Lockdowns will be seen as the “single biggest public health mistake” in history, a Stanford professor has warned.
…”Almost from the very beginning, lockdown was going to have enormous collateral consequences, things that are sometimes are hard to see but are nevertheless real.”
Dr. Jay Bhattacharya, a professor at Stanford University Medical School, recently said that COVID-19 lockdowns are the “biggest public health mistake we’ve ever made…The harm to people is catastrophic.”
“I stand behind my comment that the lockdowns are the single worst public health mistake in the last 100 years. We will be counting the catastrophic health and psychological harms, imposed on nearly every poor person on the face of the earth, for a generation.
At the same time, they have not served to control the epidemic in the places where they have been most vigorously imposed. In the US, they have – at best – protected the ‘non-essential’ class from COVID, while exposing the essential working class to the disease. The lockdowns are trickle down epidemiology.“
- An Oxfam report has investigated growing inequality caused by the pandemic
- The wealthiest 1,000 people recouped their losses within ten months of the virus
- But the world’s poorest could take ten years to recover from their hardship
- The top ten richest have added billions to their fortune despite the global crisis
The World Health Organization has warned leaders against relying on COVID-19 lockdowns to tackle outbreaks — after previously saying countries should be careful how quickly they reopen.
The people in the Philippines are suffering from one of the toughest and longest lockdowns in the world. As the government struggles to deal with the spread of the COVID-19 outbreak, the ultra-strict quarantine and social distancing measures which have now stretched to more than half a year, have left the economy on its knees. The move has also left millions of people jobless and hungry. The dire situation has now pushed millions of people to the brink of starvation. Why did the pandemic hit the poorest of poor so hard? With the Philippine economy slipping into its worst recession in decades, can the poor pull themselves out from the crushing poverty? Will their cries for help be heard?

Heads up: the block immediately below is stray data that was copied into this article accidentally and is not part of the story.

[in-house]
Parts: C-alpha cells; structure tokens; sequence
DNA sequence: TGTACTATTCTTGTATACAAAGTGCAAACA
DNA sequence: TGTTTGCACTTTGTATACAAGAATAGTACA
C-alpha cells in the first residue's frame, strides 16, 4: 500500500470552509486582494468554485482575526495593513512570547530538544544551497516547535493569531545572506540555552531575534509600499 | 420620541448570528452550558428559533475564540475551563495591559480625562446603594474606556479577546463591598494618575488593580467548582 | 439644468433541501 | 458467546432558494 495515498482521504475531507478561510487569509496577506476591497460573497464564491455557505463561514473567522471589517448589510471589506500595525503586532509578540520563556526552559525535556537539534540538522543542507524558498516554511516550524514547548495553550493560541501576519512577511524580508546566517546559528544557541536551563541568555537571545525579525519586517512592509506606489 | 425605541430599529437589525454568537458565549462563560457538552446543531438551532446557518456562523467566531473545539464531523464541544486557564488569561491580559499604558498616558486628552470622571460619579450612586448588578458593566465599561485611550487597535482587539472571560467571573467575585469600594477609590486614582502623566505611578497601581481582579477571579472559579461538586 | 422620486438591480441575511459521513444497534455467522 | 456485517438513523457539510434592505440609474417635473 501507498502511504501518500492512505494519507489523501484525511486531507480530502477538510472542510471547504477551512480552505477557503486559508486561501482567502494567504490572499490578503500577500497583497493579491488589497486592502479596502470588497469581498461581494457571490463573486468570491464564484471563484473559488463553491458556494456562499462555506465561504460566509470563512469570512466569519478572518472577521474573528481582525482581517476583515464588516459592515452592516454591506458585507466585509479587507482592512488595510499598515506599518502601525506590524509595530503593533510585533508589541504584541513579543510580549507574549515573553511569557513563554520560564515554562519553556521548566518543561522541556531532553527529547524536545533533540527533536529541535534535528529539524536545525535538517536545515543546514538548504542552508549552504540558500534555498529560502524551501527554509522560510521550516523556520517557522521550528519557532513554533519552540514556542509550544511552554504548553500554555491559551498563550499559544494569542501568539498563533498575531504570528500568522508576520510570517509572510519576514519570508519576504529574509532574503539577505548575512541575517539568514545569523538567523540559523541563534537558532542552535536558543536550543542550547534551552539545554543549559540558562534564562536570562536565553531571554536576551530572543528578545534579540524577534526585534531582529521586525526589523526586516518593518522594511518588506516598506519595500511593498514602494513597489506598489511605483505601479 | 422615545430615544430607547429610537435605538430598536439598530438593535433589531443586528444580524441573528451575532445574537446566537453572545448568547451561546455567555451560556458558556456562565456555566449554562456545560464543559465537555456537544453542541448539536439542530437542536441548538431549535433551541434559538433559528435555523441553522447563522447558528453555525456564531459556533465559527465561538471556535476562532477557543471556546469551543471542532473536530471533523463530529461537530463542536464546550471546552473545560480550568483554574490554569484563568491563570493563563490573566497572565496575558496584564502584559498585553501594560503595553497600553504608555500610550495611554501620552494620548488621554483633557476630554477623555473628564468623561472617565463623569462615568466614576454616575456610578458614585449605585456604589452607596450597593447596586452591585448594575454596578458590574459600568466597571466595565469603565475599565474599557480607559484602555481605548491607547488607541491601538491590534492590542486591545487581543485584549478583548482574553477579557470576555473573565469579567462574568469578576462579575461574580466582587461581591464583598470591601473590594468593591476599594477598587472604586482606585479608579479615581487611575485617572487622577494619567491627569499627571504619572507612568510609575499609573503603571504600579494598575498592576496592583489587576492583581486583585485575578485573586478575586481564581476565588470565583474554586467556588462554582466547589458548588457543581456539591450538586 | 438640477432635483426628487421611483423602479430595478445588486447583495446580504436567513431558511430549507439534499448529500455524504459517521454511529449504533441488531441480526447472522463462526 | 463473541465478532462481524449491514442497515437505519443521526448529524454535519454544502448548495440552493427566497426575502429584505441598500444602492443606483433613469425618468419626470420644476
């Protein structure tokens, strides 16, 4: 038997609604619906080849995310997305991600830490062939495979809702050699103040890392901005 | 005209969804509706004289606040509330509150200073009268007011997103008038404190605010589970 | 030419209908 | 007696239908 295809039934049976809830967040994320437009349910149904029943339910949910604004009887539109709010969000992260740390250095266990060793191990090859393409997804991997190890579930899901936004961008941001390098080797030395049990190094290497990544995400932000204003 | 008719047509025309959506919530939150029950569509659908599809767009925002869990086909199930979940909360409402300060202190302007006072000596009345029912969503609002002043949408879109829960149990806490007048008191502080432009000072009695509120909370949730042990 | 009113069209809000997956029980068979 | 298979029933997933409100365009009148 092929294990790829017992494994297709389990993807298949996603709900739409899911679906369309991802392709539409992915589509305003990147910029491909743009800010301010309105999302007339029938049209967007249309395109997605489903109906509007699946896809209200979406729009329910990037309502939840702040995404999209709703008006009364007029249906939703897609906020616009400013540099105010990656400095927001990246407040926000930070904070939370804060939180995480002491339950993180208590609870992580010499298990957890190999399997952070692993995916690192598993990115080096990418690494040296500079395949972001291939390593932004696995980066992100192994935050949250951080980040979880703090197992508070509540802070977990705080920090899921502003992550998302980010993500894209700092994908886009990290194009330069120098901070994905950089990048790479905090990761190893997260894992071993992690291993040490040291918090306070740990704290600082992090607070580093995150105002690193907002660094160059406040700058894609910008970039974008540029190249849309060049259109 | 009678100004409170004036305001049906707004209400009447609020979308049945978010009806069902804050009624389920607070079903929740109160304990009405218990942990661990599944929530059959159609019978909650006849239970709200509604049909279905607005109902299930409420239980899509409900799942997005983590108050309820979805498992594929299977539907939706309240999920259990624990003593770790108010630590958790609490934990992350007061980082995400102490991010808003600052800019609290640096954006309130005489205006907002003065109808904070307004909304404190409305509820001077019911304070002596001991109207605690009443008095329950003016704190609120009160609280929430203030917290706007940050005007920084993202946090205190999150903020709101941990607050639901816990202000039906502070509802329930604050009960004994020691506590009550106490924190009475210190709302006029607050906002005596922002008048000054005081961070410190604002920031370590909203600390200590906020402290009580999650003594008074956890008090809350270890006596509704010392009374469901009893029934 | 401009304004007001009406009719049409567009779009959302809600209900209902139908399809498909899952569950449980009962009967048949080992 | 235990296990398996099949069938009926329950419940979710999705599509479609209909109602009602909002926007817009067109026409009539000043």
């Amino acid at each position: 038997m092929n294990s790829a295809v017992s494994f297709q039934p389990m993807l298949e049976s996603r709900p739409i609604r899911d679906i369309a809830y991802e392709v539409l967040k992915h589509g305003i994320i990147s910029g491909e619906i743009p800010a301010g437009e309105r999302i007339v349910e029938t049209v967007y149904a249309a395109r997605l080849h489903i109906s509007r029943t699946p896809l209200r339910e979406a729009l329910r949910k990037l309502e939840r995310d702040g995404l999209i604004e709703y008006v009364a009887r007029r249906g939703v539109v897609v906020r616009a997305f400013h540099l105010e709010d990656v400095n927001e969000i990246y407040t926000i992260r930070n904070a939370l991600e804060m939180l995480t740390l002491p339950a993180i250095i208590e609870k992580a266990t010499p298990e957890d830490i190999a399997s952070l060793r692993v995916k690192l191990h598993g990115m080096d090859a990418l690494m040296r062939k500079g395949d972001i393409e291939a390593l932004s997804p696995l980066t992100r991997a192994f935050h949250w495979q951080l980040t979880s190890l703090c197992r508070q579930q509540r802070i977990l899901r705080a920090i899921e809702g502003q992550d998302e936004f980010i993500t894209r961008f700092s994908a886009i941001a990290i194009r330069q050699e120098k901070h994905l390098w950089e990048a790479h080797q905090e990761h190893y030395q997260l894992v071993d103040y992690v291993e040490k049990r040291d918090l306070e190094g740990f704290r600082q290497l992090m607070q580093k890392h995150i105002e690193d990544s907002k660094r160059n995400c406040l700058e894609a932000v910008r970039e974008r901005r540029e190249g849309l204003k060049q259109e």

Increasing COVID-19 caseloads were associated with countries with higher obesity (adjusted rate ratio [RR]=1.06; 95%CI: 1.01–1.11), median population age (RR=1.10; 95%CI: 1.05–1.15) and longer time to border closures from the first reported case (RR=1.04; 95%CI: 1.01–1.08). Increased mortality per million was significantly associated with higher obesity prevalence (RR=1.12; 95%CI: 1.06–1.19) and per capita gross domestic product (GDP) (RR=1.03; 95%CI: 1.00–1.06). Reduced income dispersion reduced mortality (RR=0.88; 95%CI: 0.83–0.93) and the number of critical cases (RR=0.92; 95% CI: 0.87–0.97). Rapid border closures, full lockdowns, and wide-spread testing were not associated with COVID-19 mortality per million people. However, full lockdowns (RR=2.47: 95%CI: 1.08–5.64) and reduced country vulnerability to biological threats (i.e. high scores on the global health security scale for risk environment) (RR=1.55; 95%CI: 1.13–2.12) were significantly associated with increased patient recovery rates.
Ever since the UK entered “lockdown”, those pushing for it to end have been labelled “callous” or “selfish” or accused of putting profits before people. Meanwhile millions are unemployed and a global famine is on the horizon. The lockdown will kill more people than the virus, and needs to be ended.
In what is perhaps the greatest example of gaslighting in human history, we have “champions of the working class” arguing for mass unemployment, the shutting down of small businesses and the self-employed, and draconian police powers.